By Stan Welch
A special called meeting of the Anderson County Council last week provided several of the emergency medical services providers with an opportunity to raise serious concerns about the proposed contract. It also gave the Council a chance to reassure the providers that they too share the goal of providing the best services to the citizens of Anderson County.
Both opportunities were needed, as the contract, as written, had caused a good deal of heartburn among the service providers. Several of the squads’ representatives expressed concern about what they considered draconian penalties for failing to meet performance standards. Countering those concerns, members of Council readily agreed that those elements of the contract needed to be revisited and would be.
The performance standards themselves were challenged, most effectively by Craig Lawless, who serves as the Pelzer squad’s business manager. Referring frequently to the very study of the EMS operations authorized by the Council, he pointed out that approximately half of Anderson county has a population density of five hundred people per square mile.
National response times for areas of that density are in the thirteen to fourteen minute range. The contract calls for response times in the ten minute range. Some members of council were clearly surprised to learn of that discrepancy, and acknowledged that an adjustment needed to be made.
Councilwoman Cindy Wilson raised the issue of the CAD system, and the technical issues associated with it in recent years. County Administrator Rusty Burns announced that an expert in such systems had been brought in and improvements were being made. The basic problem with the system, which is designed to display the location and movement of units once they are dispatched, is that the AVLs, or automatic vehicle locator units, are transmitting the information, but the on screen display in the dispatch facility is incomplete.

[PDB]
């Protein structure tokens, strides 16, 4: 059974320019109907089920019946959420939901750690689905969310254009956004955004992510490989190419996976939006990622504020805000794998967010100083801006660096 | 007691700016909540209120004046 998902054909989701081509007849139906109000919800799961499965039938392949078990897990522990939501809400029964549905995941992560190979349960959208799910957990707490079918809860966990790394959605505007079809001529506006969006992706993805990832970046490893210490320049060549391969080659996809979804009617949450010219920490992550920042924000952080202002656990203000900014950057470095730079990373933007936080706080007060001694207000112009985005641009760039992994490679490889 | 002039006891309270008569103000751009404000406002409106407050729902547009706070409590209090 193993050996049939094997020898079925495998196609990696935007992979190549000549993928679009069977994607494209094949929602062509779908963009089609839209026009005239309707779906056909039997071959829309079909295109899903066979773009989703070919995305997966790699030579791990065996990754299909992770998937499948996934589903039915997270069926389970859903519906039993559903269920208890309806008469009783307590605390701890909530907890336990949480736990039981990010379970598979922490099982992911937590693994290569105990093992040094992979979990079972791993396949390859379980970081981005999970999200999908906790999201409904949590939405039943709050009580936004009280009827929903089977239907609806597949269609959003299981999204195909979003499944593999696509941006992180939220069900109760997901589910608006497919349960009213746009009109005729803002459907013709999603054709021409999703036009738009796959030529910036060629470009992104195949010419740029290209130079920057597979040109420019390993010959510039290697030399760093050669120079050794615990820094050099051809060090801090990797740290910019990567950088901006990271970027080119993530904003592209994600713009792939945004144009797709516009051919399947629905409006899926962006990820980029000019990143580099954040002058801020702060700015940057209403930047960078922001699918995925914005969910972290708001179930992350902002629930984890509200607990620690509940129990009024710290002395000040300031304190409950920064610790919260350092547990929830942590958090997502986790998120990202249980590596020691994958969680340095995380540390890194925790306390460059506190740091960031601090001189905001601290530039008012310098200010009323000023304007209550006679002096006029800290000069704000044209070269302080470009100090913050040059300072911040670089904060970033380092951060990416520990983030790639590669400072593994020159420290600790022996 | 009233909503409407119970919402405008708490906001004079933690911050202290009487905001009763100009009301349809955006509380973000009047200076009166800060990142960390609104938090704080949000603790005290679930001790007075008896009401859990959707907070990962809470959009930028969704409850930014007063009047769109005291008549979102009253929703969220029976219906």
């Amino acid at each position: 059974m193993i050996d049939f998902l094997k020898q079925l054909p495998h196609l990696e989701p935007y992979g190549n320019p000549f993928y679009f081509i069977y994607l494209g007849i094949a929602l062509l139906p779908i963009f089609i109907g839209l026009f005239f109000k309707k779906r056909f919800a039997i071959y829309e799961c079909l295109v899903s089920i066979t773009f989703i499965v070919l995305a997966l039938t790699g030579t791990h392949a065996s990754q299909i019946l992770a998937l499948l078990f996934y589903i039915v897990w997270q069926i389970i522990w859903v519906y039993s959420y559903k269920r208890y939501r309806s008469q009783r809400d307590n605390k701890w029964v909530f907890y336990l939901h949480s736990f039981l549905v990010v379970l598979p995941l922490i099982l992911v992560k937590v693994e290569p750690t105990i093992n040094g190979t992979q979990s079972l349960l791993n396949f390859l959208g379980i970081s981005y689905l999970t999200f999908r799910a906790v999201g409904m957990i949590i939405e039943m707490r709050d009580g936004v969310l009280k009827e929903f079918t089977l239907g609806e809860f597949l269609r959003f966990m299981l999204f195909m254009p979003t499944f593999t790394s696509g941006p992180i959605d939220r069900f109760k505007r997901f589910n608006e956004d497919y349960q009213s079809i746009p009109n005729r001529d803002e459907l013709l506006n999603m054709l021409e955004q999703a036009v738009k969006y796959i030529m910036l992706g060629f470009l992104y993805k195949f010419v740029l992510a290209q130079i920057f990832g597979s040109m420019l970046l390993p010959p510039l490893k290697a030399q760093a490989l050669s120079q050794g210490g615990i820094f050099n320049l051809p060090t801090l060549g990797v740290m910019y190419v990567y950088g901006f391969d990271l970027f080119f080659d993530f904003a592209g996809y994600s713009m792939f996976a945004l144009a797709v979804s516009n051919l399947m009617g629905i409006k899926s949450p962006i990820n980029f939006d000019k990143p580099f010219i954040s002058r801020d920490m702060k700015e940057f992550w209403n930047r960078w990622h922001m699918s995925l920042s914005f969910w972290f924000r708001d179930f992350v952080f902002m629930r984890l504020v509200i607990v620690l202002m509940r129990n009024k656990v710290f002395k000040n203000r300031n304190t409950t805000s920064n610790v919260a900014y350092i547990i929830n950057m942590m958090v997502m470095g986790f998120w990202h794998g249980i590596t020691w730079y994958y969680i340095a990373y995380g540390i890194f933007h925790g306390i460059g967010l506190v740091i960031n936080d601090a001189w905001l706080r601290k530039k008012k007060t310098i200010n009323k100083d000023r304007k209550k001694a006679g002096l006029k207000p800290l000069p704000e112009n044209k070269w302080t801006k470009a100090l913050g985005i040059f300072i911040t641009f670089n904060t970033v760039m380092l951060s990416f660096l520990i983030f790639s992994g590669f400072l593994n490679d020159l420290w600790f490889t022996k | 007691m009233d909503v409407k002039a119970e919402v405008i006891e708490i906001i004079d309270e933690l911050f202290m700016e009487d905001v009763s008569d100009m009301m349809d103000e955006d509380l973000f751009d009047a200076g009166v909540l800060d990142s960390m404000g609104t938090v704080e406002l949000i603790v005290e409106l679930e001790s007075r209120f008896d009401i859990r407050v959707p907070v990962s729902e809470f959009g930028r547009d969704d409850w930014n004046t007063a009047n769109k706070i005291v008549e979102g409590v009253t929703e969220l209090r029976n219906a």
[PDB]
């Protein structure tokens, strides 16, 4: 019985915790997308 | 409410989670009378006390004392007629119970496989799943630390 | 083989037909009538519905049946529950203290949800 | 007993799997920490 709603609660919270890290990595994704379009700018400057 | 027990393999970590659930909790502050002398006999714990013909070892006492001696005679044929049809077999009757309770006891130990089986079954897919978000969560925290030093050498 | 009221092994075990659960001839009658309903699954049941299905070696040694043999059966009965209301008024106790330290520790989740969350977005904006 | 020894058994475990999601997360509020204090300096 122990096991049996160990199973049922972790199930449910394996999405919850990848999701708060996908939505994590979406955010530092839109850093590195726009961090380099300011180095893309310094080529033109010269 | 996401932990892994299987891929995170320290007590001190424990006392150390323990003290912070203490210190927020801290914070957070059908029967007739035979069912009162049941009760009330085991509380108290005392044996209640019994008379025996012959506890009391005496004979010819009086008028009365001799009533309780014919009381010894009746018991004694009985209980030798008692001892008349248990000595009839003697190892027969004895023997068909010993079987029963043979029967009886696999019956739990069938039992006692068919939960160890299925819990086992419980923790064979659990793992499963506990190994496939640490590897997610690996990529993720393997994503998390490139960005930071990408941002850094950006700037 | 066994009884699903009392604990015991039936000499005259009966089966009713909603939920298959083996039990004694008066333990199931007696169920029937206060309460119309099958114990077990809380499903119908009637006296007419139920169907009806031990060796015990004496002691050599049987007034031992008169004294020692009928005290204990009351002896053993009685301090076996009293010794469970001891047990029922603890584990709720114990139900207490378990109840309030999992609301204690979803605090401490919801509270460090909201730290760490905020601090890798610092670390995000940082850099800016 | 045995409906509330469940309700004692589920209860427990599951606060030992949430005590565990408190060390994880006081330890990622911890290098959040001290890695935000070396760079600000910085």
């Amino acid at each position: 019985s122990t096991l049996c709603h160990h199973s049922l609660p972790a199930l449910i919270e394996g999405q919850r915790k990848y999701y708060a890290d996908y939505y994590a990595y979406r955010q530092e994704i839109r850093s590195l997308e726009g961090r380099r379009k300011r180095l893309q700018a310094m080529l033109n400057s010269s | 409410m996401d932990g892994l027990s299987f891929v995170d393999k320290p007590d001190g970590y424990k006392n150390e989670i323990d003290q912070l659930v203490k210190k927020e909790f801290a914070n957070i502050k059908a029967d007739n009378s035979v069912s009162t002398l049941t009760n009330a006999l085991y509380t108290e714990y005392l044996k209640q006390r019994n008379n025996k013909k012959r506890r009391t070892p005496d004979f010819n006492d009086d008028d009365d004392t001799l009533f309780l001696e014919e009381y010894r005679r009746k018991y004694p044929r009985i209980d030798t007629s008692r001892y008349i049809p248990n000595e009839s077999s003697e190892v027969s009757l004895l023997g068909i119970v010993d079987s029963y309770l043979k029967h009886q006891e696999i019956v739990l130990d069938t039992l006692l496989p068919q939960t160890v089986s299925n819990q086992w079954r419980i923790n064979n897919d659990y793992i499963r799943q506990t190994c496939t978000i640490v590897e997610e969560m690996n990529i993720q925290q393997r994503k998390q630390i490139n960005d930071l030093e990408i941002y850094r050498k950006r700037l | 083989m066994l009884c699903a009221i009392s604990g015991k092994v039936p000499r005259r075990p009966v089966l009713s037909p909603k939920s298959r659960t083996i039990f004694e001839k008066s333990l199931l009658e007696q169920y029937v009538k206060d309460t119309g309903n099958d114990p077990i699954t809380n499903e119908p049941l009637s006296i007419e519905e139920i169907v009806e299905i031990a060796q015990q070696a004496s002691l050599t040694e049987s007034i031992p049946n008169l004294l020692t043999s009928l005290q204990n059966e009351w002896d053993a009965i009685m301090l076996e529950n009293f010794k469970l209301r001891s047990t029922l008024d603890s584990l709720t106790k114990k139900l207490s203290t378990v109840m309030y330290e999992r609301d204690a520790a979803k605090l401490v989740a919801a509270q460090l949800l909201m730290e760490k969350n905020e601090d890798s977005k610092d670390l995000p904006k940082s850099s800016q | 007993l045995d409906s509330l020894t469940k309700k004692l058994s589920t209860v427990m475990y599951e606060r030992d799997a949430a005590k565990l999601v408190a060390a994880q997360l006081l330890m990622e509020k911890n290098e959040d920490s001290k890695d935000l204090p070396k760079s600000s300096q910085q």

The CAD system is also supposed to provide a complete report on performance by the various squads; information that is used to determine compliance with the performance standards. That capacity has not been available in recent years. Pelzer Squad board chairman Danny Durham told the council that someone along the way either deleted or disabled that part of the CAD software. “We are being asked to provide that information, and without that software, we simply don’t have the administrative manpower to do that. The CAD system is a key element to any squad’s operations.”
As the meeting progressed, the tension between the two groups eased as well. Several of the squad representatives had come to the meeting with the attitude that if the tone of the meeting continued to reflect the tone of the county’s responses to the written concerns the squads had submitted, the squads were prepared to refuse the contract.
Lawless reflected that attitude in a milder sense, when he described the contract as presented as “unrealistic, unachievable and a financial hardship” to the squads. Both public safety committee chair Ray Graham and Council chair Tommy Dunn assured the squads that they had no intention of putting the squads out of business or setting them up to fail. Graham was very adamant in reiterating that the Council greatly prefers to see the current system continued; but he also repeated the Council’s insistence on greater accountability by the squads for meeting the performance standards, once they are adjusted and clearly set.
Dunn agreed with Durham’s earlier complaint about the CAD system’s inadequacy. “There is no reason that this problem should have been going on for two or three years. The council has some accountability issues to deal with as well as the squads.”
Both sides agreed that they share a common goal, and both agreed to further meetings and negotiations as they move towards a new contract. The current contract was extended earlier till the end of August. The possibility of a full year’s extension was clearly without support among the Council.